5. They realize that there is crying in caregiving, and in baseball: It's impossible to watch a loved one's health decline without shedding a few well-earned tears. Indeed, research has shown that the emotional release of crying is good for a person's health. Despite the infamous line ("There's no crying in baseball") uttered by Jimmy Foxx in, "A League of Their Own," Paire-Davis freely admits to having her share of break-downs. One of the most difficult times was when she discovered that the fighter plane her brother and her fiancé had been in had been shot down. She tells Holway that, she endured several weeks of playing games on the road, not knowing the fate of her beloved family members. She still played in every game, after which she would often wander around and then cry herself to sleep.
  6. People don't always understand why they do what they do: People who've never been faced with taking care of an elderly family member often find it difficult to comprehend why caregivers are willing to sacrifice so much for the ones they love. When caregiving starts, even close friends may scatter.They simply can't understand the various struggles that caregivers face on a regular basis. Paire-Davis and her teammates were no strangers to this type of outsider scrutiny. "They didn't accept us for a while," she says of the fans in the early days of the women's league. But, she adds that the women eventually, "made believers out of them by playing great, hard-nosed ball." So too can caregivers, through their dedication to their loved ones, help others better understand the multi-faceted nature of taking care of an elderly loved one—they can allow others to see both the beauty and the pain of caregiving.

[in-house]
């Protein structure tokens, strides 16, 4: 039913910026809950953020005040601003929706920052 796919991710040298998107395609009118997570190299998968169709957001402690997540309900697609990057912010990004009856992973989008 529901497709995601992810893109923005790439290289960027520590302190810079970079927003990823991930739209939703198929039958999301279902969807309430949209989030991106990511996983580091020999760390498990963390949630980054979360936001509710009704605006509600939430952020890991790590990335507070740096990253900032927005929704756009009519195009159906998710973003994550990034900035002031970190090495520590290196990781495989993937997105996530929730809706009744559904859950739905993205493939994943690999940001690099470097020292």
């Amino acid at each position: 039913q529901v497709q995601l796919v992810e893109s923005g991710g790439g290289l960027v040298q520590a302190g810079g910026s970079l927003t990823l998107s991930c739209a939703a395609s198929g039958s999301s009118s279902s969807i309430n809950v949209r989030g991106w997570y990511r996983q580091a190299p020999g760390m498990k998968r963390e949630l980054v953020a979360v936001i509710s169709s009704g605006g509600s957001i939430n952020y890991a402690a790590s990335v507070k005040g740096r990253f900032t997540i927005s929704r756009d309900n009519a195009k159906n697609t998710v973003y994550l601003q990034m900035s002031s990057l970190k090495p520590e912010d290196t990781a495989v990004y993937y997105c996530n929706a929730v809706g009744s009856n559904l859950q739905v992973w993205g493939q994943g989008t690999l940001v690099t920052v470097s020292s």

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I really like this article.
As caregivers most of us know deep down that we are doing the "right" thing. It's the day to day challenges, the lack of sibling support, the loss of your own time, people not having a clue as to what you are really doing, which really gets difficult. I've found too that people don't really want to know what the job entails and yes you do find who your friends are.
I think the biggest challenge with care giving is the accusations and avoiding. My siblings are ok with me being the caregiver, they may not help much, but they do not give me a hard time about it.

My mom's siblings were where my challenge can lay. One of my mom's siblings and her grandchildren accused my caring and traveling with my mom the reason her broken leg would not heal. The doctor has no issue with the traveling, but they certainly did and that is what they believe. They believe that I was to sit around home with mom and take her to visit them frequently yet they cannot call or come visit her. This is the type of stress we do not need, so I ignore them and do not speak to them.

In response to OmgWhatNow, women's baseball was tough for the woman playing the game. These women left their homes and families to make money playing a sport that was said to be a man's game. Just like many that believe loved ones should be put in a nursing home. In the US most people believe that the aging should go to a nursing home where they can be forgotten about. If you look at other countries they have far less nursing homes. I was in Belize last year and they only have 1 nursing home with people that have no family. The reason is becaue they believe in caring for family. So the ladies of baseball were being abandoned. You do not see women's baseball now, so I can see a comparison for a tough situation for changing roles. Just as care givers we change our roles to help our loved ones and take a lot of crap.
Why compare this to baseball? I feel this undermines what we really go through as caregivers.